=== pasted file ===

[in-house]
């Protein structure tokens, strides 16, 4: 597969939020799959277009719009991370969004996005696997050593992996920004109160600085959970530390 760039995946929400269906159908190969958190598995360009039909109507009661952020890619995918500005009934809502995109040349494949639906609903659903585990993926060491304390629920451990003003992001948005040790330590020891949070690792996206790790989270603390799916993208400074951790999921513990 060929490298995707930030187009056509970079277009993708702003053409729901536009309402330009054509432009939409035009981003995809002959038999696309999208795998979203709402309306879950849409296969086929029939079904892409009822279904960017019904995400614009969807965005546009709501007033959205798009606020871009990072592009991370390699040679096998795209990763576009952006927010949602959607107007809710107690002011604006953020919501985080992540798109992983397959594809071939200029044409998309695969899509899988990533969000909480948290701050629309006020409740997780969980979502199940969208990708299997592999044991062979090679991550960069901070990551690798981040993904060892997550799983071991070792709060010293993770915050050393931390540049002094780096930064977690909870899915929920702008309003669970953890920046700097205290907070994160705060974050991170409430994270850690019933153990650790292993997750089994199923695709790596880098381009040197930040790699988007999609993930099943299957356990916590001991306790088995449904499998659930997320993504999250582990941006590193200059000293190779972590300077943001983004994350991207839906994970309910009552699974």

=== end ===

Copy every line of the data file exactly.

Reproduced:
[in-house]
């Protein structure tokens, strides 16, 4: 597969939020799959277009719009991370969004996005696997050593992996920004109160600085959970530390 760039995946929400269906159908190969958190598995360009039909109507009661952020890619995918500005009934809502995109040349494949639906609903659903585990993926060491304390629920451990003003992001948005040790330590020891949070690792996206790790989270603390799916993208400074951790999921513990 060929490298995707930030187009056509970079277009993708702003053409729901536009309402330009054509432009939409035009981003995809002959038999696309999208795998979203709402309306879950849409296969086929029939079904892409009822279904960017019904995400614009969807965005546009709501007033959205798009606020871009990072592009991370390699040679096998795209990763576009952006927010949602959607107007809710107690002011604006953020919501985080992540798109992983397959594809071939200029044409998309695969899509899988990533969000909480948290701050629309006020409740997780969980979502199940969208990708299997592999044991062979090679991550960069901070990551690798981040993904060892997550799983071991070792709060010293993770915050050393931390540049002094780096930064977690909870899915929920702008309003669970953890920046700097205290907070994160705060974050991170409430994270850690019933153990650790292993997750089994199923695709790596880098381009040197930040790699988007999609993930099943299957356990916590001991306790088995449904499998659930997320993504999250582990941006590193200059000293190779972590300077943001983004994350991207839906994970309910009552699974």